religion, class, gender, sexual orientation,

age, or
disabilities (McGoldrick & Hardy, 2008). Where
problems are primarily biologically based, as in
autism, and/or are largely fueled by social, political,
or economic conditions, family distress may result
from unsuccessful attempts to cope with an over
whelming situation. For instance, conflict between
the parents of an adolescent with bipolar disorder
may be fueled by repeated unsuccessful attempts to
deal with their son's emotional outbursts. A sys
temic assessment guides intervention focus on most
relevant system levels, with the family as an essential
partner in achieving aims.
The significant role of religion and spirituality in
physiological and psychosocial distress, healing, and
resilience has been documented in a growing body
of research on faith beliefs and practices, such as
prayer and meditation (KabatZinn, 2003; Koenig,
McCullough, & Larson, 2001). In family therapy,
multifaith as well as multicultural perspectives can
guide respectful inquiry to understand spiritual
sources of distress and identify potential spiritual
resources that fit the client's belief systems and pref
erences (Canda & Furman, 1999; Walsh, 2009b).
Incorporating the spiritual dimension of human
experience in theory and practice expands the sys
temic lens to a biopsychosocialspiritual orientation.
With multiple influences, clinicians need to be
careful not to presume a family causal role in indi
vidual symptoms or relational distress. Parents often
feel blamed for a child's problems and shamed for
their inability to solve their difficulties. Sensitive
family intervention addresses family stress and helps
members tap resources and find more effective ways
to approach their challenges.

In a systemic model, individual and family develop
ments are seen to coevolve over the life course and
across the generations
(McGoldrick et al., 2010).
Relationships grow and change, boundaries shift,
roles are redefined, and new members and losses
require adaptation. Each developmental phase poses

new challenges. Distress often occurs around major

transitions, such as the birth of the first child, entry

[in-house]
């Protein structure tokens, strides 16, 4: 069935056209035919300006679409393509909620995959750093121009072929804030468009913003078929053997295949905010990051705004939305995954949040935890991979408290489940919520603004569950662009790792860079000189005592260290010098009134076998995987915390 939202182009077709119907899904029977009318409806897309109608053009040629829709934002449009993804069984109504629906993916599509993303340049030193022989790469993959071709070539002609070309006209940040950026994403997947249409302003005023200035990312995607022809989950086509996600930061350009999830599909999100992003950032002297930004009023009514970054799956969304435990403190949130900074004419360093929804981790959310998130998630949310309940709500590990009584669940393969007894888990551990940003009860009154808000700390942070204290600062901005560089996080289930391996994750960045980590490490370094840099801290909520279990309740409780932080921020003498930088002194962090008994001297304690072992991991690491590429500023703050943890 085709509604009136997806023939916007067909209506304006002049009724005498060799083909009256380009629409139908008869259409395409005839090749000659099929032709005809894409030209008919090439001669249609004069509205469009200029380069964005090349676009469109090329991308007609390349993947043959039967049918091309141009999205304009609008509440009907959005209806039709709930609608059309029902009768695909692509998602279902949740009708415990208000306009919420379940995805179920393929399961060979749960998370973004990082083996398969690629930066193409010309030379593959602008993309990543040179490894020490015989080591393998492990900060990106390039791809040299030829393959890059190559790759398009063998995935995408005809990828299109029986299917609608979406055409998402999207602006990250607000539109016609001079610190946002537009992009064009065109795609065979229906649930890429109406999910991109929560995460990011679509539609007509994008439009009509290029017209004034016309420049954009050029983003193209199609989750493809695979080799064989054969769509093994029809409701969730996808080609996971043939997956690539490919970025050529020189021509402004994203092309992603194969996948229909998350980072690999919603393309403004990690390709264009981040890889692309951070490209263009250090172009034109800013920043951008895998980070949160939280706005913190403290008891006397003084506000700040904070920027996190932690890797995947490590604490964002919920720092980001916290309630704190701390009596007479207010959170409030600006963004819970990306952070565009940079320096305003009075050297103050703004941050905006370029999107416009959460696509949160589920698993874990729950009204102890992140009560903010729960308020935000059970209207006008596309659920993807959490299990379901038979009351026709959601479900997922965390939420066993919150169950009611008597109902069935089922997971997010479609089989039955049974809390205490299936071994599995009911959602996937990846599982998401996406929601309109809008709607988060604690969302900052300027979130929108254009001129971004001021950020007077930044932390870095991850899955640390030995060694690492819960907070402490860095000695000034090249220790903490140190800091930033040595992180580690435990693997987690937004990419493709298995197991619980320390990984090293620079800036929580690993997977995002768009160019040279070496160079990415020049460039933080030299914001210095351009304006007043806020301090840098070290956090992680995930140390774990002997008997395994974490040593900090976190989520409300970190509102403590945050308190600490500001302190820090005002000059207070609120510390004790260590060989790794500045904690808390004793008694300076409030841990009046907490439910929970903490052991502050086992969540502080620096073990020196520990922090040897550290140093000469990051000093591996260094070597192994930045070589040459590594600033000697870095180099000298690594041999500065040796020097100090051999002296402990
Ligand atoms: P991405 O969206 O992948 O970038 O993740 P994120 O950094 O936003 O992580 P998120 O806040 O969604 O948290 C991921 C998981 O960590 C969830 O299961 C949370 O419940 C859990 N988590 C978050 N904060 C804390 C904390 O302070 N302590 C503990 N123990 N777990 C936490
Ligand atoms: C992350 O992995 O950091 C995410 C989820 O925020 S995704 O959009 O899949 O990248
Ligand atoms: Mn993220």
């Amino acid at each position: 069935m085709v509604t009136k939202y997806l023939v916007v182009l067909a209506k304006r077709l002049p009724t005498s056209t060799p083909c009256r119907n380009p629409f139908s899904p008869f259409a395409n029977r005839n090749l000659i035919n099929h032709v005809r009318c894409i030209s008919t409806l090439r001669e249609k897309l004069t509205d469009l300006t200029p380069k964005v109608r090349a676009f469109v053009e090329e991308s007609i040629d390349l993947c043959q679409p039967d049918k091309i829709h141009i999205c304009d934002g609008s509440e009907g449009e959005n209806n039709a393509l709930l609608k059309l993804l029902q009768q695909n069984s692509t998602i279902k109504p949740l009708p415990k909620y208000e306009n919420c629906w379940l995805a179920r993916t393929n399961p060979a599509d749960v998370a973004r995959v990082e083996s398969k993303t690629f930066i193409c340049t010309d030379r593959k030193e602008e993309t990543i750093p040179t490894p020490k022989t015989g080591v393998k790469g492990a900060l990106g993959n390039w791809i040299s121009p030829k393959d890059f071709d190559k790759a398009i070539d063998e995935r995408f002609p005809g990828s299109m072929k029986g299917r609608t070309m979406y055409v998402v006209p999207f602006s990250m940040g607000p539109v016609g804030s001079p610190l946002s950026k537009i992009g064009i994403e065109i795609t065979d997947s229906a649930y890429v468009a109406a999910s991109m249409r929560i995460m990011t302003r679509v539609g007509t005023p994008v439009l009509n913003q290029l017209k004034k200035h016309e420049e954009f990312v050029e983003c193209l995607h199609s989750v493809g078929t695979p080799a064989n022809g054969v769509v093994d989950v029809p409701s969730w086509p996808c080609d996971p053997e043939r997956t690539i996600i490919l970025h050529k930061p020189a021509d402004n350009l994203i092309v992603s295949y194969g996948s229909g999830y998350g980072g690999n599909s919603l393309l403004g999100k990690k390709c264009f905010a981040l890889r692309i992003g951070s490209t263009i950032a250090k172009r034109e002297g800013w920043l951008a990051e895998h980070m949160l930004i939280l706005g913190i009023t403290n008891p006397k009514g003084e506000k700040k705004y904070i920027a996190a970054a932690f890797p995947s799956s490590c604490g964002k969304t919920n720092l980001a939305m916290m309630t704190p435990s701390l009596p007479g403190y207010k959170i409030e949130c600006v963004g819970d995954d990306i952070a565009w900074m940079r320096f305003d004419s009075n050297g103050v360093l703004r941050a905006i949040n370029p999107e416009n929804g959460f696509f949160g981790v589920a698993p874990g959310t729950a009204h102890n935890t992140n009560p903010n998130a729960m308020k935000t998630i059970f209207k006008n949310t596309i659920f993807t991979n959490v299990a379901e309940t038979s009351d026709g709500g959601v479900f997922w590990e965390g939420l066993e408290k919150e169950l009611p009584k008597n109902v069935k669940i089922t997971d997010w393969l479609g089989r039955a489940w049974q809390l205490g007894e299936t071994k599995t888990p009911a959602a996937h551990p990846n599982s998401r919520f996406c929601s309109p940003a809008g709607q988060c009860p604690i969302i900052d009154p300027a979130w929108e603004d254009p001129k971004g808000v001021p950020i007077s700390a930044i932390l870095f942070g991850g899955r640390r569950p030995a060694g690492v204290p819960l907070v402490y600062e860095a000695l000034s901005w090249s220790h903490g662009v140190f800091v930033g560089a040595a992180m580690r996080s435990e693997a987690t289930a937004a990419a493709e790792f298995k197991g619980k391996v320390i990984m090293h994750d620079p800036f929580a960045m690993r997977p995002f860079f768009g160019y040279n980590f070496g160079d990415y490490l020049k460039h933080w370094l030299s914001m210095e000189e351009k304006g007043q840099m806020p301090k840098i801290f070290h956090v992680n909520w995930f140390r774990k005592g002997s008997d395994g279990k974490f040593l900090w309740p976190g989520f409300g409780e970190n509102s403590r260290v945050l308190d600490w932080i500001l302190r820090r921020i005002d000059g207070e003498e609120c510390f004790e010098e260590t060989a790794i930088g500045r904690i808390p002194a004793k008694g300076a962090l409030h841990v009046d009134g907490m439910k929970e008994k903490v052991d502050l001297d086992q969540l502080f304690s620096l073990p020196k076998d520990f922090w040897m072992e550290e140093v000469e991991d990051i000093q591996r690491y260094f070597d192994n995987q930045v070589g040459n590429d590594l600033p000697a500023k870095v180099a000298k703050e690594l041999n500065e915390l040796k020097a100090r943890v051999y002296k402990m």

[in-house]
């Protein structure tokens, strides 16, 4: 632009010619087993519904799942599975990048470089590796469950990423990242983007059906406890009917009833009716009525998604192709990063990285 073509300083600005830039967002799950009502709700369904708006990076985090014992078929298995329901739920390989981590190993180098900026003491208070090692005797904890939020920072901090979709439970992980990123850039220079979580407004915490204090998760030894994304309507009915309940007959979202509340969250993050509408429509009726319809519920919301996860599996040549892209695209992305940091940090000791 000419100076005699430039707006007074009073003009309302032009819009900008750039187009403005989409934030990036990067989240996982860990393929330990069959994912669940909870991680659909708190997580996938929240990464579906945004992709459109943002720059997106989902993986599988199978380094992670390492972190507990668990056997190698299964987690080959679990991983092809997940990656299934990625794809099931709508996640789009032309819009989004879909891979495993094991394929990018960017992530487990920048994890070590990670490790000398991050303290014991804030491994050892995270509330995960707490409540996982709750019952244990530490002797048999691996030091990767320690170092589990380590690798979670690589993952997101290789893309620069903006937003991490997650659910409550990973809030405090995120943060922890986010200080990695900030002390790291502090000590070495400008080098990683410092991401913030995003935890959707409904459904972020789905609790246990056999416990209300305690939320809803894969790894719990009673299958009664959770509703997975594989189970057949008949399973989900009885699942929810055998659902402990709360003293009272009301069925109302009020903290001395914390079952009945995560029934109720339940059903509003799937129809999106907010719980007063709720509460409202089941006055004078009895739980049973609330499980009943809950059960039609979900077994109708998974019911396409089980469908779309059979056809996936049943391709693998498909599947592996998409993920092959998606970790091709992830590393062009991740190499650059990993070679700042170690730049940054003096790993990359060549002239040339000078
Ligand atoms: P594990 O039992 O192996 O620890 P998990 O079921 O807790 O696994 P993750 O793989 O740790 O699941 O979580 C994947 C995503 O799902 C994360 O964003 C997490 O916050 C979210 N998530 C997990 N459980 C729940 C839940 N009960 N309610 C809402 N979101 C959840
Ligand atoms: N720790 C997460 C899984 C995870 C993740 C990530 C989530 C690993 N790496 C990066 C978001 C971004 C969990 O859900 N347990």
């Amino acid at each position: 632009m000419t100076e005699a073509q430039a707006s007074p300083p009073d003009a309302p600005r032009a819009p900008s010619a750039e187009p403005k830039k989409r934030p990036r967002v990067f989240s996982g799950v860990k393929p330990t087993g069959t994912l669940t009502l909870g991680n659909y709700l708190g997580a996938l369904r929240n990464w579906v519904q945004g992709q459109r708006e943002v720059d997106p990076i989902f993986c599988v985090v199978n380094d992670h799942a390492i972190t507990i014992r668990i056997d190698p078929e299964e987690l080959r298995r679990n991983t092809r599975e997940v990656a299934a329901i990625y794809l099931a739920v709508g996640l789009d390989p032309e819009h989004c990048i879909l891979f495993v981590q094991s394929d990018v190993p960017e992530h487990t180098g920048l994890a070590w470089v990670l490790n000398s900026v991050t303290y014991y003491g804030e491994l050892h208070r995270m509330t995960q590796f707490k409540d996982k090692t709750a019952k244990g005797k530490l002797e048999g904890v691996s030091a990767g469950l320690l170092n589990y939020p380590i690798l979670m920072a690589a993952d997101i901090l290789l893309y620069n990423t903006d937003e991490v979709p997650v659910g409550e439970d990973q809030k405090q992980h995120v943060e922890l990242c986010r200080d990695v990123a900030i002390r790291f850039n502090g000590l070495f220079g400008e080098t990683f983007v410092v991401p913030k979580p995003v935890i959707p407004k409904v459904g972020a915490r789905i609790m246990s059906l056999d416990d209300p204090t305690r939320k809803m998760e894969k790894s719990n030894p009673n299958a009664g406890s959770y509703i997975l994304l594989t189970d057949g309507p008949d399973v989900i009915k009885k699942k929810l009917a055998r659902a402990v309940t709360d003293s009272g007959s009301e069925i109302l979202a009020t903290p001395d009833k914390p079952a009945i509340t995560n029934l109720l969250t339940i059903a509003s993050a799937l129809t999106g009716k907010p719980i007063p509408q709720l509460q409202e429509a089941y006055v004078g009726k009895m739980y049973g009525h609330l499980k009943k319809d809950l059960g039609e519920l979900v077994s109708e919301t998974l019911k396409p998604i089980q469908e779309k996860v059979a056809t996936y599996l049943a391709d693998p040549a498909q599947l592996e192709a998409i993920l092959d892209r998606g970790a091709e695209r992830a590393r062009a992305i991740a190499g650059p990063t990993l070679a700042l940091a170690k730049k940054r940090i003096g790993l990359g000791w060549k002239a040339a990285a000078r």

into adolescence, the launching of young adults,
retirement, or elder care challenges. Divorce, single
parenting, and stepfamily integration pose addi
tional challenges for many families. The growing
diversity of family forms, lifestyle options, and tim
ing of nodal events makes it imperative that no sin
gle model or life trajectory be deemed essential for
healthy development (Walsh, 2003b). Over an
expanded life course, family members are increas
ingly likely to transition in and out of single status,
couple bonds, and varied family configurations,
adding complexity to all relationships.
Family history and relational patterns are trans
mitted across the generations,
influencing future
expectations, hopes, and dreams. Some families
become stuck in the past; others, cut off emotionally
from painful memories and contacts. Wellfunctioning
families are better able to connect their past, present,
and future direction (Beavers & Hampson, 2003).
Family therapists help clients make linkages, recon
necting with valued aspects of family and cultural
heritage and learning from the past as they chart
their future course.

Family Stress, Coping, and Resilience

Individual symptoms and family distress are often
triggered by a serious crisis, trauma, or loss within the
family or in the larger community, such as the death
of a loved one, job loss, home foreclosure, or major
disaster. Distress may be fueled by a disruptive tran
sition, such as migration, family separation, divorce,
or stepfamily formation. Families can become over
whelmed by a pileup of stressors or the cumulative
impact of recurrent or persistent challenges . with
chronic illness or harsh conditions of poverty. Major
stressors affect the entire family, often contributing to
conflict, abuse, divorce, and both relational and resi
dential instability. Some families are shattered, yet
others adapt and even grow stronger out of adversity.
The family response can make a difference.
Individual counseling that attends only to a symp
tomatic member may leave other family members